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The beginning of the end of chaos?

By Jackson Murphy
web posted June 2, 2003

As the Bush Administration goes on the rhetorical offensive with another member of what is now the simply the "Duo of Evil," questions are being raised as to the success of the war on the former charter member, Iraq.

Critics of Bush & Co. have completely overused the "you can win the war but might lose the peace" line thus far. Mickey Kaus, writing for Slate.com figures that this is the basis for a major foreign policy challenge for the struggling Democrats in the coming months.

Kaus believes that the any democratic foreign policy and potentially its most damning attack against the Bush administration policy may originate from a former military officer named Philip Carter. (For more Philip Carter read his latest essay) Basically, the argument goes, after barely two months since its liberation Iraq has become a total disaster.

"But the hawks' gloating proved premature. The generals' argument had never been just about what forces it would take to decapitate Saddam's regime. It was also about being ready for the long, grinding challenge after the shooting stopped. By that measure they have been proven dizzyingly correct. April and May brought daily news reports from Baghdad quoting U.S. military officers saying they lacked the manpower to do their jobs. As the doubters predicted, we may have had enough troops to win the war -- but not nearly enough to win the peace," writes Carter.

Part of the argument is the debate between the military brass (Chief of Staff Eric K. Shinseki who argued for 200 000 troops) and the civilian leadership (Donald Rumsfeld and his deputy Paul Wolfowitz who argued for 50 000 and settled on 90 000) before the war began on how many troops to use. Shinseki wanted the extra troops to win the peace in a post war environment on the belief that you still need boots on the ground to establish security and maintain it.

Secretary of Defense Rumsfeld acknowledges that this is going to be a tough task. "There are still difficulties in Iraq, to be sure -- crime, inflation, gas lines, unemployment. But the fact that such difficulties exist should come as no surprise: No nation that has made the transition from tyranny to a free society has been immune to the difficulties and challenges of taking that path--not even our own."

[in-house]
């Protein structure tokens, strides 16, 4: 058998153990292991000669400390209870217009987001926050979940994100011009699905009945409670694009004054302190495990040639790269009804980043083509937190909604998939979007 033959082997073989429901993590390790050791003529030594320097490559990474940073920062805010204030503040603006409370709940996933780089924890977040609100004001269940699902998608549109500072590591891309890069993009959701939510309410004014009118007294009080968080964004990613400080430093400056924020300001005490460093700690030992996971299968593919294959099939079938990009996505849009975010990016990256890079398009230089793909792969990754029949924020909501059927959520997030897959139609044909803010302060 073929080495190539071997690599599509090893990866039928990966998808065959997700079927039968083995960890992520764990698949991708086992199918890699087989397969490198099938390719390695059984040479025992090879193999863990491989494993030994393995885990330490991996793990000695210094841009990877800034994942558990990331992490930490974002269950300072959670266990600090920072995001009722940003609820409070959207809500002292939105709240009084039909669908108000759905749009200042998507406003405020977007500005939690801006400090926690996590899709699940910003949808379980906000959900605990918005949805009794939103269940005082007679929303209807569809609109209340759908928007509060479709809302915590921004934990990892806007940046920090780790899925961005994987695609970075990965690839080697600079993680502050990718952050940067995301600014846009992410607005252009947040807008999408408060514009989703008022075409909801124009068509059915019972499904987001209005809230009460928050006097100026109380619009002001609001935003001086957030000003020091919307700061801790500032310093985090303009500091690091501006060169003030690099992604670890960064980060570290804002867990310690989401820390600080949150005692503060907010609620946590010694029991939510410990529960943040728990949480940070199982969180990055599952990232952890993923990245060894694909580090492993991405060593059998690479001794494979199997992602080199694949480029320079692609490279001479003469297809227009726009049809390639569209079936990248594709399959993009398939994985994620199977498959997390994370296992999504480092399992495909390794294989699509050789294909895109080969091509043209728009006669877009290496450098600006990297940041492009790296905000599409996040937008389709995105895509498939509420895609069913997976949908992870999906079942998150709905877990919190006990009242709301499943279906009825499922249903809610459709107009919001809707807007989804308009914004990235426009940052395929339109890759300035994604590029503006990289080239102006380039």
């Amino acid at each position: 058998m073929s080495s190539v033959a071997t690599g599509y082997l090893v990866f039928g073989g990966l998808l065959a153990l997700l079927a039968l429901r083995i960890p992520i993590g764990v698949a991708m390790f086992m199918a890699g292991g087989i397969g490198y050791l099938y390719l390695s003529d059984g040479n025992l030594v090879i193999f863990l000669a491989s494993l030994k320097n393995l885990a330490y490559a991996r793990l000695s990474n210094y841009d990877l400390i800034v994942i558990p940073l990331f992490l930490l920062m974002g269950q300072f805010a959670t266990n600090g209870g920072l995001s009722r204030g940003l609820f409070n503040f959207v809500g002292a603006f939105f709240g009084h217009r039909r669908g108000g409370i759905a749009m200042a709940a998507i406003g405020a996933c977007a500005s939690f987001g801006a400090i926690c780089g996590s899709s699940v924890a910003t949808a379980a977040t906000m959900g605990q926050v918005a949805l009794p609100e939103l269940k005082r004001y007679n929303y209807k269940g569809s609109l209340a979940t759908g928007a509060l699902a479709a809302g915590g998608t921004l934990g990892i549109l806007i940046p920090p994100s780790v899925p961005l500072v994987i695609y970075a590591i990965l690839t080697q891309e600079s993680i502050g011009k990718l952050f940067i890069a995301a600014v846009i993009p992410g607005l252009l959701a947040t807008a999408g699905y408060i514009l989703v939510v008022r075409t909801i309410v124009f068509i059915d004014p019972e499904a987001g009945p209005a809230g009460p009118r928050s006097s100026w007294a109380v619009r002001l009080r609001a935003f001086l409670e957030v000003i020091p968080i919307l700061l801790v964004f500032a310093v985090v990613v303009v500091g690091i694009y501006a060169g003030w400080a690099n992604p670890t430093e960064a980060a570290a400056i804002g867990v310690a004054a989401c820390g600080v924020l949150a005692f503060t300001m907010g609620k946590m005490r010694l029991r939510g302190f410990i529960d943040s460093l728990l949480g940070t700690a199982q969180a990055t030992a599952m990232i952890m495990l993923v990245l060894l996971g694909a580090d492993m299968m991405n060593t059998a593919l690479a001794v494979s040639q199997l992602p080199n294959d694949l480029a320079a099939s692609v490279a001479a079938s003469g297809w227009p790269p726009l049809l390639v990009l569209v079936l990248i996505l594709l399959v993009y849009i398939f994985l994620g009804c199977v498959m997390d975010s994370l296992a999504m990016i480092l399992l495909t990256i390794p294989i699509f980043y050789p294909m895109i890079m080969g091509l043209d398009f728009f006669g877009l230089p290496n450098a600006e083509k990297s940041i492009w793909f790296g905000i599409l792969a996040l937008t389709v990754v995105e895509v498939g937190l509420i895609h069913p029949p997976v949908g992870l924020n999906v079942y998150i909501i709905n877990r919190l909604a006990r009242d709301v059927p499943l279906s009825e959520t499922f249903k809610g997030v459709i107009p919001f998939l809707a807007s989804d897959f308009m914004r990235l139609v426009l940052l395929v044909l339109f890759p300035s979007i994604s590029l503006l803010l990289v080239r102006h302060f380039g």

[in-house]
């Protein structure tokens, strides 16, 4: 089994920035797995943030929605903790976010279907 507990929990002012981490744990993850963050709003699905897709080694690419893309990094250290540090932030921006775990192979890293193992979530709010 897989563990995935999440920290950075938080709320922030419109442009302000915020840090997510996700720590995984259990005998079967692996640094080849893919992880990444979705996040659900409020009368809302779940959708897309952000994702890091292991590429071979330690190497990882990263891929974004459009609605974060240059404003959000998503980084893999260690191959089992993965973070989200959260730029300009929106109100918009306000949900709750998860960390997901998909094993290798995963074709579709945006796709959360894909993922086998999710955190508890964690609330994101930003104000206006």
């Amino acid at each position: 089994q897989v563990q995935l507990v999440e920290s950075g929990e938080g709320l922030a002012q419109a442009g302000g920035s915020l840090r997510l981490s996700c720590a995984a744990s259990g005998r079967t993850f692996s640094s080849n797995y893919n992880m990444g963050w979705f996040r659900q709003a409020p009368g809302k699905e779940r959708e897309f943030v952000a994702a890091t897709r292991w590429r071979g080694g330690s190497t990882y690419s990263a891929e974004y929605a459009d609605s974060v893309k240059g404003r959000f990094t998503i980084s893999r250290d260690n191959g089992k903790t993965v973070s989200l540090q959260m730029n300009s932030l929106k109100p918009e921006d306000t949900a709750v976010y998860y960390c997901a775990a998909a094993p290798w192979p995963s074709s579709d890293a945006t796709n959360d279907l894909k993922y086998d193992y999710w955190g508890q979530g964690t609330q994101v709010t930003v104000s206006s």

But the Bush administration isn't ignoring these alarming reports of too few troops and anarchy on the ground. They have already replaced the first post-war administrator and given the new guy, Paul Bremer, pretty much what he needs-and at this time he is asking for more troops. And Bremer is quickly cracking down on the chaos. In fact some, like Christopher Hitchens are alarmed at just how much control Bremer is wielding on behalf of the United States.

"At the present moment, it seems that control freaks have assumed power. It's a defense of a kind to say that control freaks are better than Ba'athist megalomaniacs. It's a short-term defense to argue that water and electricity come first. It might even be a defense of a kind to say that control-freakery is preferable to factionalism and communal or intercommunal strife."

These comments by Hitchens who is a pretty credible voice on the situation since he has intellectually been at the center of so much of its debate reveal something interesting. On the one hand you have plenty of people waiting, in a cat like state of readiness, to pounce on Bush if things go badly in Iraq. On the other hand, you have people who don't want Bush to react and succeed to the evolving problem there. And when they adapt to take a hard line they expose the true American interest, empire.

"The new conventional wisdom seems to be that Iraq itself is destined for chaos. This is equally off base. To visit Iraq is to see a land of opportunity, rich in resources and educated people who are, most importantly, well-disposed to our presence," writes Robert Pollack in The Wall Street Journal. "But to take advantage of the opportunity to remake a country and perhaps a region, the U.S. will have to become at once a more dedicated and more nimble occupier. This could mean a competent American-led administration for the foreseeable future--most Iraqis certainly would not object."

The reality is that in three months the debate about Iraq has transformed from one where we wondered if there were any mass graves to being unable to properly exhume them as Iraqi families have struggled to figure out what ever became to their loved ones. We are wondering about the status of water, electricity, and sewers instead of children's jails, torture chambers, and repression. That sounds like the beginning of the end of chaos.

Jackson Murphy is a commentator from Vancouver, Canada. He is the editor of "Dispatches" a website that serves up political commentary 24-7. You can contact him at jacksonmurphy@telus.net.

Other related stories: (open in a new window)

  • Of time and the rivers by William S. Lind (June 2, 2003)
    William S. Lind says the reason why peace will be so difficult to achieve in Iraq is because the war is only over when your enemy says its over
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